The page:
Estefanny was one of the first people that I “connected” with in the orphanage.

We met in the courtyard one evening. I believed her to be around 12 or 13 years old. We didn’t speak, but we began playing “volleyball” with a balloon as others played games around us. Her smile and playful laugh lit up the entire courtyard. The more we played, the more I began to realize that Estefanny seemed to have a slight mental handicap. We played for a while more and then went on our separate ways.

Every time I saw her after that evening, her eyes would light up. She would always do funny things to make me smile or laugh. If I was singing or playing guitar she would come over and pretend to sing along or she would pretend to be “conducting” an orchestra. She would laugh. I would smile back at her.

One evening at dinner, I attempted to capture a picture of her. She ducked down behind someone. So I walked over to her and told her (half in Spanish, half in pantomime) that I wanted to take a picture WITH her. She smiled and consented.

I sat with her at dinner that night. I attempted to communicate with her, but felt kind of inept – no, completely inept. After a few moments of awkward silence, she looked at me and said, “Do you like it here?” Kind of taken aback by the fact that she was speaking very clear English, I responded, “Yes.” “Why.” she asked. “Because it’s fun here.” She shrugged her shoulders. “No?” I asked. “Maybe,” she answered. We played games at the table, talked, and shared our favorite things. I found out that she was almost 18, but she was only a freshman in high school. As I observed her and the other kids from the orphanage, I began to realize why I had been attracted and drawn to Estefanny in the first place. She was the “black sheep.” She was the outcast, the lonely. As we were sitting at the table, someone threw something at her head from across the room. The look of hidden and suppressed pain on her face broke my heart.

The day we were leaving, I was sitting in the cafeteria when she came over to me. She was carrying her English homework from school. She laid a test down on the table. She had scored 107%, and she wanted to show me. I told her what I good job she had done. After a while she disappeared, but returned with a silver box. When she opened it revealed a beautiful art set that she had received for Christmas. She told me about how she loved to draw. I complimented her on the set. She disappeared once again, this time returning with a photo album. In the album were pictures of herself when she was a baby and throughout her childhood, pictures of siblings, friends, and even people who sponsor her. As I looked at the pictures, I came to the realization that Estefanny had lived in orphanages for her whole life – at least since she was still an infant. I asked her who her best friend was. She shrugged her shoulders. Estefanny had no friends. She told me that the other kids would single her out and refuse to let her be a part of their friendships. “But I say to them, ‘I don’t care,'” she told me. I found out that the only time she has “friends” are when Americans come to visit. My heart ached, knowing that I would be leaving in just a few hours. In that short amount of time, I witnessed several more people throw things at her, ignore her when she tried to talk to them, say (what I assume to be) mean things, or give her disapproving glares.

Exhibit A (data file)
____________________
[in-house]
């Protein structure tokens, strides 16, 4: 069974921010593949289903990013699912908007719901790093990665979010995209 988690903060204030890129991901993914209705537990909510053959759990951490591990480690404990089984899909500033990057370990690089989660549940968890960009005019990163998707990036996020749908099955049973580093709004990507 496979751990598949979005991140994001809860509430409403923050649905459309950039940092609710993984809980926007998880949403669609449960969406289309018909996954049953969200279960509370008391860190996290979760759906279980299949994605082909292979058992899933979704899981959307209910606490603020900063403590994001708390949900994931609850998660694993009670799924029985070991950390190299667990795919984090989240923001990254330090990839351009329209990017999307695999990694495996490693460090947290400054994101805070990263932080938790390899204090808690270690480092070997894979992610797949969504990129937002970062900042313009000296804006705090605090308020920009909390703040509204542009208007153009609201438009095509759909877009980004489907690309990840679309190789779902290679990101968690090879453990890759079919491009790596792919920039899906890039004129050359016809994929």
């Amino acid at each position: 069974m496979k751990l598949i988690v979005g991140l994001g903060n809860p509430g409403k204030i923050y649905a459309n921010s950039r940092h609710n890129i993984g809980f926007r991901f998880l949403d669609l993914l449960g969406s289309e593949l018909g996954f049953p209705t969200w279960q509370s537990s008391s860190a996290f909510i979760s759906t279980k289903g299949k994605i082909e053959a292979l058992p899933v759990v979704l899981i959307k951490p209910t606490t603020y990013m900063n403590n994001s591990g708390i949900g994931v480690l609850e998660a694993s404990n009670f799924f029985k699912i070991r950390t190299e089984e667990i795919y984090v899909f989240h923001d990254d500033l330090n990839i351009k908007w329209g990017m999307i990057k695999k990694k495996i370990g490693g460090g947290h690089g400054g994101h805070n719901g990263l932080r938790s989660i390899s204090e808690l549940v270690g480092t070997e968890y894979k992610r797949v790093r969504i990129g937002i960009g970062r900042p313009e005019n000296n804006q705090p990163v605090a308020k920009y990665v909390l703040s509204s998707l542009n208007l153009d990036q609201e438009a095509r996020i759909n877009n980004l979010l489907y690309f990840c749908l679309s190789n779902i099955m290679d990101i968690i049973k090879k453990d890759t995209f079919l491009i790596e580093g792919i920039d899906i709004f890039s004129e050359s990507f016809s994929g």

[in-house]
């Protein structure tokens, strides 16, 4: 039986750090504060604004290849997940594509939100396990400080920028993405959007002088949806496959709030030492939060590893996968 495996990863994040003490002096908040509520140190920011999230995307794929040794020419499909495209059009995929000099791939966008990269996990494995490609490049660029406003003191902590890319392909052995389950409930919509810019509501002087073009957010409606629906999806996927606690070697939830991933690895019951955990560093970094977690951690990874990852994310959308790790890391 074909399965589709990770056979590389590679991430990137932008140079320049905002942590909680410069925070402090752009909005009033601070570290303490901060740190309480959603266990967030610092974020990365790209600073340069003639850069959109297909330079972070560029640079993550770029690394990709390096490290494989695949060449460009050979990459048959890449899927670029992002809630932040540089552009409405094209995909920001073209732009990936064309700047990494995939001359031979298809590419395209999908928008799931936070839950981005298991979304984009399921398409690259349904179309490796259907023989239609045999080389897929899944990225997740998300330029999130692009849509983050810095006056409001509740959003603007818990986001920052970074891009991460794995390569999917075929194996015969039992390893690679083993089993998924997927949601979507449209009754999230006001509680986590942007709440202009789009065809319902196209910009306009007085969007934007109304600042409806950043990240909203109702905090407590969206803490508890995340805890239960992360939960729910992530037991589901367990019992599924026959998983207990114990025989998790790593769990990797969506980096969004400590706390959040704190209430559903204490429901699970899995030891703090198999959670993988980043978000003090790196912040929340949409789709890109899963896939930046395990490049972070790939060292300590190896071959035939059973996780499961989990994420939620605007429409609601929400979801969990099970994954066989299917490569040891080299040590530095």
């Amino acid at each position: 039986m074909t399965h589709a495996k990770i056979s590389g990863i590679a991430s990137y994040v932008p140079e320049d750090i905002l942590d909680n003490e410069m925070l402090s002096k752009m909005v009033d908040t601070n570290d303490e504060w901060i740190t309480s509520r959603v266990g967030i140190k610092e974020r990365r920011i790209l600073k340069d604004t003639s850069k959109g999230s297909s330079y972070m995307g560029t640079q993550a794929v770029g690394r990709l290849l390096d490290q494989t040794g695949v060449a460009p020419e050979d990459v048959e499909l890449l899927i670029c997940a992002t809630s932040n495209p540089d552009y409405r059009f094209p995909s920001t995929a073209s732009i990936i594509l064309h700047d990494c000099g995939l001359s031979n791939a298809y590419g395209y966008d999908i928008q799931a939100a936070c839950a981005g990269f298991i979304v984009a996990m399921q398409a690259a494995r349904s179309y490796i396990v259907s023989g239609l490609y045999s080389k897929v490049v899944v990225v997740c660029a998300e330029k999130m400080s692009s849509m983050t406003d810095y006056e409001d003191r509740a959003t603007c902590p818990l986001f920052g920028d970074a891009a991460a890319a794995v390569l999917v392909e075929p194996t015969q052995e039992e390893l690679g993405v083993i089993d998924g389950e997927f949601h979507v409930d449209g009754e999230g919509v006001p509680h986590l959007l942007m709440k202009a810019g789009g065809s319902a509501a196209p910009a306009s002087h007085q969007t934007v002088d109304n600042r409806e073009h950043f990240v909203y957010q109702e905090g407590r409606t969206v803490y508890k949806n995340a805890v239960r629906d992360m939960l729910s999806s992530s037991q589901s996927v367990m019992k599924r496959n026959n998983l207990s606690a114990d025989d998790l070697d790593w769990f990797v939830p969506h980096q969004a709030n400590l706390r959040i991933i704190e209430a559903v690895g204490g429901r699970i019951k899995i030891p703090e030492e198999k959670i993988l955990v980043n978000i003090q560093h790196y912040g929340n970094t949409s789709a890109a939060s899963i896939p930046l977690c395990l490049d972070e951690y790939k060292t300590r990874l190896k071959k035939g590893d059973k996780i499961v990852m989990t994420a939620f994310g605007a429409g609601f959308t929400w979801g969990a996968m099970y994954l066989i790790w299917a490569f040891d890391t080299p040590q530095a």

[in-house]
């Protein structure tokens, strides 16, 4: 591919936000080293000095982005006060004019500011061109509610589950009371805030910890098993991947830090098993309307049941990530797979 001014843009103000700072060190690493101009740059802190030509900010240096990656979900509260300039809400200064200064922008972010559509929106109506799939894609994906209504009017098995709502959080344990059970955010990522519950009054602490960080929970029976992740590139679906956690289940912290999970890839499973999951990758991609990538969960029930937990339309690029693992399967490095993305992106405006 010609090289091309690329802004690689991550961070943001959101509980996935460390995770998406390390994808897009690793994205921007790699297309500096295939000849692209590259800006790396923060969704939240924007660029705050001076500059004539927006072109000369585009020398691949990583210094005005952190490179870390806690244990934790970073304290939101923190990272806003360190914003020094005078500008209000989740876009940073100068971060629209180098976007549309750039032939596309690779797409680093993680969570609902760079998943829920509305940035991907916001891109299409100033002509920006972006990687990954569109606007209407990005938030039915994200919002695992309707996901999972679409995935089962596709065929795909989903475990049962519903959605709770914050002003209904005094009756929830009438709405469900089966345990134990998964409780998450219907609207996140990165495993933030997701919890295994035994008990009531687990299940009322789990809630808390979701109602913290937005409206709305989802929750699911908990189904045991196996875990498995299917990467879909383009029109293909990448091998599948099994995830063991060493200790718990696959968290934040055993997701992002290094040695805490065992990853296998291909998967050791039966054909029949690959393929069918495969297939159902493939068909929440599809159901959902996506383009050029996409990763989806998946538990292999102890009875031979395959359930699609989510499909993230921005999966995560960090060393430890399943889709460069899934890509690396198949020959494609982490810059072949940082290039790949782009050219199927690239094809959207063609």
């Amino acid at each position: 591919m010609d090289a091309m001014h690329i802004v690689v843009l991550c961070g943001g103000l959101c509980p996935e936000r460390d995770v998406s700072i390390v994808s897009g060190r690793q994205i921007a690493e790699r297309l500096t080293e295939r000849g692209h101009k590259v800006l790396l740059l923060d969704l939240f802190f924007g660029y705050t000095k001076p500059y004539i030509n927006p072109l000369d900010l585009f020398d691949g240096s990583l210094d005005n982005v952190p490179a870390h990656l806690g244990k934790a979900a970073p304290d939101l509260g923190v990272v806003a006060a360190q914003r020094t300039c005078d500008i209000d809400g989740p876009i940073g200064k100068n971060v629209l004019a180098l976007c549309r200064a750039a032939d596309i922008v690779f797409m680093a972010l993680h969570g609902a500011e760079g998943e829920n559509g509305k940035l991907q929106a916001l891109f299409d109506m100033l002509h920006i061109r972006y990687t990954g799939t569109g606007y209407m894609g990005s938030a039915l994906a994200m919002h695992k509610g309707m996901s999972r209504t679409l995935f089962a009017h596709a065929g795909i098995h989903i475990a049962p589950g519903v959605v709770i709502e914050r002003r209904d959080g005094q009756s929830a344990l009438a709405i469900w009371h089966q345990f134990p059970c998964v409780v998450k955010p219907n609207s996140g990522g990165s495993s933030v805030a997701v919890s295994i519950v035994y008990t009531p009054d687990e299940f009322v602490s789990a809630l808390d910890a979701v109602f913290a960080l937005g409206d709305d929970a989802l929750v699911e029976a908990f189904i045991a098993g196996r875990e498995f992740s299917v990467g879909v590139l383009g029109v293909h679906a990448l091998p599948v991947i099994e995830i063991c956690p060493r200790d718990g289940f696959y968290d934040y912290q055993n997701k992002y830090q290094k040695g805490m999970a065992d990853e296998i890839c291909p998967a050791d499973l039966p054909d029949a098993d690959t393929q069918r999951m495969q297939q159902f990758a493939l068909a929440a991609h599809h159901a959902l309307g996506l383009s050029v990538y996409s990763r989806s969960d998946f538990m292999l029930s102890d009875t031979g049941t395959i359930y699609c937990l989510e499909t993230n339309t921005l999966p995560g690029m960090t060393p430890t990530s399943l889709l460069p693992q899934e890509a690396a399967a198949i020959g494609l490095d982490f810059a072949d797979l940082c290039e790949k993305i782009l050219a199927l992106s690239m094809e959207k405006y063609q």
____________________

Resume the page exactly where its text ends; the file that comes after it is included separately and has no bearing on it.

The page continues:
After a while, she disappeared once again. This time she came back with a clinched fist. “Give me your hand. Close your eyes. Do not open.” I obeyed. I felt her slide something over my hand and onto my wrist. When I looked down, it was a thin, green, rubber bracelet. I looked at her as she held up her arm revealing a matching bracelet on her wrist. “Friends,” she said.

When I told her that I had to go that evening, she told me, “No.” She told me that I had to stay there with her. I tried to explain that I had to go home. She understood, but it was still painful. I told her that I would come back, and to the best of my ability, I will keep my word.

I needed to go and finish my packing, but I asked her if she would come out and say goodbye when I had to leave. She told me that she would. When I walked out of the cafeteria, I didn’t know that it would be the last time that I saw Estefanny.

There are Estefanny’s everywhere. There are lonely people in our own communities. There are friendless people in our own backyards. You don’t have to travel to another country to find them. Be a friend to someone today. Love them. Show them you care. It might just make all the difference.

#lovewins #Mexico

Robby Lower, Mexico 2017

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Katie Jack, Class of 2017

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Kristina Johnson, Class of 2019

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Ashley Tomlian, Class of 2018

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Ashlee Stewart, Class of 2018

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Bubba Jennings, Class of 2016

Coming from a large university, I thought I would have less opportunities at KMBC. I was wrong. I have had more opportunities here than I ever would have at my previous college.

Alyssa O’Donnell, Class of 2016

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Jeff SnyderGraduate of KMBC (2000)

KMBC has played a major role in my life, not only spiritually which is to be expected, but in the professional, social and overall makeup and fibers of who I have become.

Jeff SnyderGraduate of KMBC (2000)